Completing a last will and testament accurately to ensure its validity is important. Therefore, consider the following tips when drafting the document:

  • Familiarize yourself with North Carolina law on wills
  • Gather all the necessary information
  • Consult a legal attorney for guidance and clarity on state laws
  • Read carefully before filling out the form
  • Be specific. Use full names and descriptions of the property when listing assets and beneficiaries
  • Sign the will according to state law
  • Regularly review and revise the will
  • Store the original copy of the will safely, and let the executor know the location of the will.

There is no mandatory format for properly executing and recording a last will in North Carolina. To properly implement and record a will, consult with an attorney before drafting the will. After creating the will, schedule an execution ceremony with your attorney. The execution ceremony takes place at the attorney's office with two witnesses. The testator and witnesses sign the will. The testator may then proceed to notarize the will. This is optional in North Carolina. After notarization, the testator receives the attorney's original copy of the will and keeps the same in a safe and secure location. The testator then informs the executor of the location of the will.

How often must I update my Last Will and Testament?

There are no legal requirements for updating a will in North Carolina. Choosing a time to update a last will and testament is a decision that the testator makes for themselves. However, it is recommended that wills be reviewed periodically after significant life events so that it continues to accurately capture the wishes of the testator.

Factors that may necessitate updating a Last Will and Testament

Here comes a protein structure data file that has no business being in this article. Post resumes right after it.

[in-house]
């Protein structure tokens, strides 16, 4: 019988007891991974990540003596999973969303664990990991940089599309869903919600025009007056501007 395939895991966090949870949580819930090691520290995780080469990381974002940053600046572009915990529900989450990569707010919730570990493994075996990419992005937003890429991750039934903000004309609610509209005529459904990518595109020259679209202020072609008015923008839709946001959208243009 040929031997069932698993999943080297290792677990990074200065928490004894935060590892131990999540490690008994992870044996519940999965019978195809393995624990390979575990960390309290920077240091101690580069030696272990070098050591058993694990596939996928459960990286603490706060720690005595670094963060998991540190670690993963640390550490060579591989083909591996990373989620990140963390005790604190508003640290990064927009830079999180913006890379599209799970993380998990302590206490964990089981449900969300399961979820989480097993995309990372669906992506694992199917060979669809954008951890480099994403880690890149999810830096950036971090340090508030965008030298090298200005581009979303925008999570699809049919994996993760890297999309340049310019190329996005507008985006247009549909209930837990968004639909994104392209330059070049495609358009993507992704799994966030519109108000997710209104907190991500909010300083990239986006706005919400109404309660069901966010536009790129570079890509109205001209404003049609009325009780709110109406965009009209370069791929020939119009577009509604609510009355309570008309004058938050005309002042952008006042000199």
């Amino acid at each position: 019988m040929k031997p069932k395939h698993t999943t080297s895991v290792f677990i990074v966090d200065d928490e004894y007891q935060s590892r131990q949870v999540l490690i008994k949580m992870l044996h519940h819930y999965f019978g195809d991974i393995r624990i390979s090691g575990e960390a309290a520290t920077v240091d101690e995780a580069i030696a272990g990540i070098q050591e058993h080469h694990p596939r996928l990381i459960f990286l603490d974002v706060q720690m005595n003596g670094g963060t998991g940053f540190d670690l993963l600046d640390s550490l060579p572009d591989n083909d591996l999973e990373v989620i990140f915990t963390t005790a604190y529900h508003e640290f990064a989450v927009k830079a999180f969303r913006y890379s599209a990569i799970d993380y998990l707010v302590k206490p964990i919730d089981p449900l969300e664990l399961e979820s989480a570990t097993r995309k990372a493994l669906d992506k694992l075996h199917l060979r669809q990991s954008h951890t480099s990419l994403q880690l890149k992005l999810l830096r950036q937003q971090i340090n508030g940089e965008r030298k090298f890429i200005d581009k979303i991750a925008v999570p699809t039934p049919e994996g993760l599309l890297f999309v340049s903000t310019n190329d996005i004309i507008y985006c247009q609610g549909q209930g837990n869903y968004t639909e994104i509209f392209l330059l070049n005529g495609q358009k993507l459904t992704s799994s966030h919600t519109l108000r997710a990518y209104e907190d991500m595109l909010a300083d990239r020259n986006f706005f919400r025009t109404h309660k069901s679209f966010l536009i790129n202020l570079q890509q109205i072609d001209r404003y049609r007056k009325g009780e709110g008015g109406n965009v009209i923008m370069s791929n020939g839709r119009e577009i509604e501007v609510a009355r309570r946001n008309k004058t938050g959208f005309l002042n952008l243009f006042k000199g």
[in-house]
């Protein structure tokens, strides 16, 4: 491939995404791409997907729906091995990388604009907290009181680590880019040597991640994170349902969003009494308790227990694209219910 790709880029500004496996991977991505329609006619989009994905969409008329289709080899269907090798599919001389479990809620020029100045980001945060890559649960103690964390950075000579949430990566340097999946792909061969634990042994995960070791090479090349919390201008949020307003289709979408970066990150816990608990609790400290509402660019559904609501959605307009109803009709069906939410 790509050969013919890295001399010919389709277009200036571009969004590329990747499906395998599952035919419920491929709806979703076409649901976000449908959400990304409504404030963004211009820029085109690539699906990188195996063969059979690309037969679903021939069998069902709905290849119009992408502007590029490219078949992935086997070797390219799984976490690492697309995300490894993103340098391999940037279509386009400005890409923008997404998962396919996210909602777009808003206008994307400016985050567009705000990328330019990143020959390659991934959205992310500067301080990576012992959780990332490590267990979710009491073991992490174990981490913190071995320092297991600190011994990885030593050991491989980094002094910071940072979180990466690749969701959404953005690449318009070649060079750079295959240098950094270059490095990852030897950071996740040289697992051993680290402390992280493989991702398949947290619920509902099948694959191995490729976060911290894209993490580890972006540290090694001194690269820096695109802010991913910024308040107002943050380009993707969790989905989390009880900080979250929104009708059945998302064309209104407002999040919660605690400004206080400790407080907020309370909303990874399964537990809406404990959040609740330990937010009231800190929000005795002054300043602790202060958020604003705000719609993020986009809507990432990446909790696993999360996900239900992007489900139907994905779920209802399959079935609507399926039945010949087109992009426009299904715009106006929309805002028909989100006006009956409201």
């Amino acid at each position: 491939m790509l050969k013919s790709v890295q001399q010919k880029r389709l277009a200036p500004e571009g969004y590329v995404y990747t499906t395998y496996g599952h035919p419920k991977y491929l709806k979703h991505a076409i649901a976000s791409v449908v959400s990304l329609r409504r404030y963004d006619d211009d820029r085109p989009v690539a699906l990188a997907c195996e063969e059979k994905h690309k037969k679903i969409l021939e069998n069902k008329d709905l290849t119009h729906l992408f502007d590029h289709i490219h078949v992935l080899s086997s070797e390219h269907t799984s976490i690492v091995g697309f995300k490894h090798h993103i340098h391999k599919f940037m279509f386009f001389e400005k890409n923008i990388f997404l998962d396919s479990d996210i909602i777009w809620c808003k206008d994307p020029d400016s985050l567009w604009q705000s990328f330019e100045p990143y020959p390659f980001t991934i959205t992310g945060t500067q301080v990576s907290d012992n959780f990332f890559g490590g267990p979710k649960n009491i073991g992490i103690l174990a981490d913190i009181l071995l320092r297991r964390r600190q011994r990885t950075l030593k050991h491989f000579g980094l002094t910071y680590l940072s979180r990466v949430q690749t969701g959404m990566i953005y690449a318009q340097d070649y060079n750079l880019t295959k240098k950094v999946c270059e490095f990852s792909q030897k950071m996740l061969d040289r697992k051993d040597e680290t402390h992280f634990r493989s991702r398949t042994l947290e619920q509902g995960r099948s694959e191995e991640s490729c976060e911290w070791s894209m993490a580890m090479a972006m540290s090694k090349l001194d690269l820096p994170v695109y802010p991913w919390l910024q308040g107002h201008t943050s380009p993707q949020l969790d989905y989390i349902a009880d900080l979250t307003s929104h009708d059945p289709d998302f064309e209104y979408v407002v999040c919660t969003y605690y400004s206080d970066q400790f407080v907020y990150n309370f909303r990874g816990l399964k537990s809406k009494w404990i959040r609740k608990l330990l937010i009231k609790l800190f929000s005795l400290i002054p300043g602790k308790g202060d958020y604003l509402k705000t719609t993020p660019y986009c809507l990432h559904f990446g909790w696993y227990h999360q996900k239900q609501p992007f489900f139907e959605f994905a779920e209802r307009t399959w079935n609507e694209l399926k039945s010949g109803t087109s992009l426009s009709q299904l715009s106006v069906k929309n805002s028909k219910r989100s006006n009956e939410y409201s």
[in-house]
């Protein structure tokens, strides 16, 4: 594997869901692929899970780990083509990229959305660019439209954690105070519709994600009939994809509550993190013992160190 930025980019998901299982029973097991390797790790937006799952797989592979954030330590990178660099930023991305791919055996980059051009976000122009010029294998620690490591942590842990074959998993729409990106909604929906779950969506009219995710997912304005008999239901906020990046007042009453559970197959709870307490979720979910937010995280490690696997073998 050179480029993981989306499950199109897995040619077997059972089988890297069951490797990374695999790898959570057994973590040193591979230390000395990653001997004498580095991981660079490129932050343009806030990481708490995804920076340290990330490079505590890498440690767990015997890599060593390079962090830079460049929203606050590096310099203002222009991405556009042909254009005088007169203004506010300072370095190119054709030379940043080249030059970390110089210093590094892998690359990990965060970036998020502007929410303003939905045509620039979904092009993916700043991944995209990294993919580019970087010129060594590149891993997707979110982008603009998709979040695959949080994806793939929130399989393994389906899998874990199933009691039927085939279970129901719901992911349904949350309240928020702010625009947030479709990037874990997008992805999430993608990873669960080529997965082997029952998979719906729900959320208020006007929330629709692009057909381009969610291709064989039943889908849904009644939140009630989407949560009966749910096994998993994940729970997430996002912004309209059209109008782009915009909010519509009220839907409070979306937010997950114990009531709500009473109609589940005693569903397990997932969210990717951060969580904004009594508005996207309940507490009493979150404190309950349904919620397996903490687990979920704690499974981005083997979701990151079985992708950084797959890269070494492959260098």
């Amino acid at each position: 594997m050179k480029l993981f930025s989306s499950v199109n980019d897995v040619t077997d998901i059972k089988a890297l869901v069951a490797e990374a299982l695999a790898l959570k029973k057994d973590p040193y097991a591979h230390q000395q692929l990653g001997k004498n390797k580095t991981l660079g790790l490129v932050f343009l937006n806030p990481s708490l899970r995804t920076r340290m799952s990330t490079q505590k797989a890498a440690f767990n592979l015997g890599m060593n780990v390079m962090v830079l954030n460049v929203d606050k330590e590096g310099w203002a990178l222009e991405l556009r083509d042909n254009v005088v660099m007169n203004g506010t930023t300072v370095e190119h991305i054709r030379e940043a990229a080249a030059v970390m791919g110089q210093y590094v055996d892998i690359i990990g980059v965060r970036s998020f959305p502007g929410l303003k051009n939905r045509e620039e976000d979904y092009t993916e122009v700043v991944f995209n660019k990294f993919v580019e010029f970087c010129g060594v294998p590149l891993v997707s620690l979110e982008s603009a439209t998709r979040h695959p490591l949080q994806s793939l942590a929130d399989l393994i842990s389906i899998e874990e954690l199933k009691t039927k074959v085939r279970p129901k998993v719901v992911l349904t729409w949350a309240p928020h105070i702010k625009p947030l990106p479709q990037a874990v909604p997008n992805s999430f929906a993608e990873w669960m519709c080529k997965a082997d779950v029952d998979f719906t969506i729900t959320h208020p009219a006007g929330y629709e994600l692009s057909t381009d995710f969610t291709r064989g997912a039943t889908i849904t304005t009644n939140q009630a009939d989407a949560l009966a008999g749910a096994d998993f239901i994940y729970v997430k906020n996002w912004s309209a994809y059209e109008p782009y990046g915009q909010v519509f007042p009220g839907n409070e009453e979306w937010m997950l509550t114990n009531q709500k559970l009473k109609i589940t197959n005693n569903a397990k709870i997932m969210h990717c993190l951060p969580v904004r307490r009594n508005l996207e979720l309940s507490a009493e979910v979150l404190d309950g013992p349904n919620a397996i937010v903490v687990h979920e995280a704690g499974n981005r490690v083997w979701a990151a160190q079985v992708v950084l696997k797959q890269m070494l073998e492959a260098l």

Circumstances that can lead to the need to update a will include:

  • Life changes such as marriage, divorce, the birth or adoption of children, or death of a beneficiary
  • The change of asset portfolio of the testator. Sale or acquisition of significant assets such as property or investments
  • Health changes such as a decline in health or the diagnosis that affects the long-term prognosis of the testator
  • Relocation of residency to another state as the new state may have significant differences in probate laws
  • Change in the wishes of the testator or a scheduled review to ensure legal compliance

Recommendations for reviewing and updating a Last Will and Testament

Here are some recommendations for reviewing and updating a North Carolina last will and testament:

  • Locate the most recent version of the will and make copies for legal advisers to review
  • Compile a list of updated assets (bank accounts, properties, assets, investments, etc) with their values
  • The testator should check for beneficiaries and see if they still want them to inherit and if the same assets
  • The testator should review asset distribution to see if it still reflects their current wishes
  • Check to see if the guardians selected for minor children are still suitable
  • Review the executor to see if they are still available, willing, and ideal for this role
  • Consider digital assets such as online accounts and social media profiles and the handling postmortem
  • Consider consulting an estate planning attorney to review the will. Lawyers can also identify areas needing updates, advice on legal requirements, guidance, draft revisions, or a new will.

Do I Need a Lawyer to Create a Last Will and Testament in North Carolina?